Washington University in St. Louis

University Advancement

VIRTUAL: The Power and Responsibility of Data​

Wednesday, October 7, 2020 | 5:00–6:00 p.m. CDT

Join WashU faculty and staff members from Data Services and University Libraries on a discussion around big data as it relates to the Common Reading Program book this year—Weapons of Math Destruction

Data Services works with students, faculty, and staff who want to tell a data story but don’t really understand the mechanics and underestimate the complexity and time commitment in creating something worthwhile. This is compounded by tools that are so easy to use that they allow for creation of seductive visualizations without understanding the data itself. Data literacy is a core skill for these users to obtain before attempting analysis.

People often point to “the data” as evidence for action. While it’s true that data gathering, description, analysis, and communication have an enormous potential for research and decision-making, it requires intentional planning, management, solid methods and transparent methods of documentation, and data sharing to be trustworthy. The truth of the matter is, data communication, whether it’s through maps, charts, or infographics, can only tell a part of the story—usually the part that the communicator deems important. Further, readers often are not prepared to ask critical questions about the data to understand if a data presentation is meaningful or accurate, because they are not data literate.

The Data Services team will address:
- What it means to be data literate (Jennifer Moore)
- Storytelling with charts and infographics (Dorris Scott)
- Storytelling with maps (Bill Winston)
- Storytelling with code and algorithms (Mollie Webb)
- How Data Services supports data literacy on campus (Jennifer Moore)

About our Moderator:
Rudolph Clay: Rudolph is the head of Library Diversity Programs and Policy, where he helps the libraries create a welcoming, diverse, equitable, and inclusive environment for library staff and for the provision of services to library users. He is actively involved in Washington University’s effort to attract a diverse faculty, staff, and student body. Other responsibilities include marketing of library resources and services to students involved in undergraduate independent research and community service projects. 

About  our Panelists:
Jennifer Moore: As the head of Data Services at Washington University in St. Louis, Moore directs services in digital data management, curation, analysis, visualization, literacies, and GIS. She was a co-PI on the IMLS grant, Community Standards for 3D Data Preservation (CS3DP), which continues to bring stakeholders together to establish agreement on how to make 3D data long-lasting (book forthcoming); a partner and curator in the Data Curation Network (DCN), which has created a shared curation model for institutions; a co-PI on the IMLS Specialized Data Curation Workshop grant, which is focused on training curators in DCN methods; and the WashU representative for the Research Data Alliance, an international organization addressing research data. Moore is program faculty in International and Area Studies and a GIS instructor in the UCollege.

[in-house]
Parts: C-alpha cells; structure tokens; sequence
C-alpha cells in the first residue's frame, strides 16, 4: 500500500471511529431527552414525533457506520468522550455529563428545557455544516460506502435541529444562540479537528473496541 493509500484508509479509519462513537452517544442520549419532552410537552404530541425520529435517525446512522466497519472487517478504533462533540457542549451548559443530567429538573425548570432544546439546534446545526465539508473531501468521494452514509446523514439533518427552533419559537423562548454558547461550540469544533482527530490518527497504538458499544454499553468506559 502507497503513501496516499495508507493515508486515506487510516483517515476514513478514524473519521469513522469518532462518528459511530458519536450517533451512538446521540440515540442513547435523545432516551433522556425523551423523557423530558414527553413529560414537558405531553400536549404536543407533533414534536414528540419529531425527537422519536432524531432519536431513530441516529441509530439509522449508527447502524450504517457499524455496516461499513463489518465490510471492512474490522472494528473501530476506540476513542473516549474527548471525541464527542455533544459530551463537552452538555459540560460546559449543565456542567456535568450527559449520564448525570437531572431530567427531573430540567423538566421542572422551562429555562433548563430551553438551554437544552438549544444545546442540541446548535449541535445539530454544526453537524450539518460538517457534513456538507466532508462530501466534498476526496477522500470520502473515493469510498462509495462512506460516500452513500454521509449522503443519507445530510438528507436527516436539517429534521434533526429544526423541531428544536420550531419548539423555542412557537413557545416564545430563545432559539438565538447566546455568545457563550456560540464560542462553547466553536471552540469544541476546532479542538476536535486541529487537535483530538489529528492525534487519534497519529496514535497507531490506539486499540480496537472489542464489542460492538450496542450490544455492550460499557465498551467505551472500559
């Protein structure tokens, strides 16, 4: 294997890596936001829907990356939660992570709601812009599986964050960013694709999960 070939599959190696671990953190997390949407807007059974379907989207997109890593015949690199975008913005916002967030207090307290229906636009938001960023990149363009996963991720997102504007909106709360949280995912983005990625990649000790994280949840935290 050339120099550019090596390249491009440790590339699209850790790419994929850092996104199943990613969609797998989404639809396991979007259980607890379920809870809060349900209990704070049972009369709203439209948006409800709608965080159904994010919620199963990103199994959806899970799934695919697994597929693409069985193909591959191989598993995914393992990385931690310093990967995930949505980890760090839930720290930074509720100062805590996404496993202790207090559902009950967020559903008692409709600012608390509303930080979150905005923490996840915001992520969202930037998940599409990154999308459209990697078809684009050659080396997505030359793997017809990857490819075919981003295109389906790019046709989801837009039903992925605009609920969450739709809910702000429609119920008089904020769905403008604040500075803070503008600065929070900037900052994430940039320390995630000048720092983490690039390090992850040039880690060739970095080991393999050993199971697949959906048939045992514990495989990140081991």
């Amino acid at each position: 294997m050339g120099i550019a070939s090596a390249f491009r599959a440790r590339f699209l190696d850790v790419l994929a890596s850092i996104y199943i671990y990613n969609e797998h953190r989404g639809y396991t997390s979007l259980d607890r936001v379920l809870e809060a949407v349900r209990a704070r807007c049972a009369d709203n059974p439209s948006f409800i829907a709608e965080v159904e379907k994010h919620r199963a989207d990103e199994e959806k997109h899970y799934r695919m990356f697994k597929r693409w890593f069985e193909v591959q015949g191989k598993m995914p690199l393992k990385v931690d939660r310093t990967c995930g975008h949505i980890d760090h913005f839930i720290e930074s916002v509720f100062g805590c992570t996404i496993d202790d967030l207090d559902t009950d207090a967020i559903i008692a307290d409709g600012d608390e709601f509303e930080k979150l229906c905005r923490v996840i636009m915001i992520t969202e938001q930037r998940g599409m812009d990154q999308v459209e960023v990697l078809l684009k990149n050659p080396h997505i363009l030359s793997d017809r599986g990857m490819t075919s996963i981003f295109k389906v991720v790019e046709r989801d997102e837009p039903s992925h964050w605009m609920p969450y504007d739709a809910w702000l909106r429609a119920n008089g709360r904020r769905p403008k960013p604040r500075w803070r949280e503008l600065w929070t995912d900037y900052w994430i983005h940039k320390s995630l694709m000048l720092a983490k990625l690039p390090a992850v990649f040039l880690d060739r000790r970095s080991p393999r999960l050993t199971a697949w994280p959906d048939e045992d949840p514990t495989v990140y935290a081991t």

Dorris Scott: Dorris is the GIS librarian and social science data curator at Washington University in St. Louis, where she provides consultation on projects that use geospatial data along with providing training in various GIS software, programming applications of geospatial data, and data management. She also serves as a liaison between Washington University Libraries and social science departments, assisting faculty with their data needs such as data management and data curation. Dorris earned her PhD in Geography from the University of Georgia, with a specialization in GIS applications for public health.

Mollie Webb: Mollie Webb has been with the university since 2015 as a GIS Developer with the University Libraries and an instructor in the GIS Certificate Program at University College. In her role with the libraries, Mollie assists faculty, students, and staff with the geospatial aspects of their research.

Bill Winston: William (Bill) Winston has been a GIS Analyst at Washington University since 2009 where he works as part of the Olin Library Data Services team providing GIS training and support to faculty, students, and staff. Bill is responsible for administration of the university ArcGIS site license and our ArcGIS Online Organizations, he works on the interactive Campus Map, and he is building capacity for 3D data visualization services. Bill is also an adjunct instructor for Arts & Sciences and University College teaching courses on GIS concepts and analysis.

Cost: Complimentary, registration required

NOTE: You will receive a confirmation email after completing registration. If you do not receive one, please email alumniclubs@wustl.edu.
























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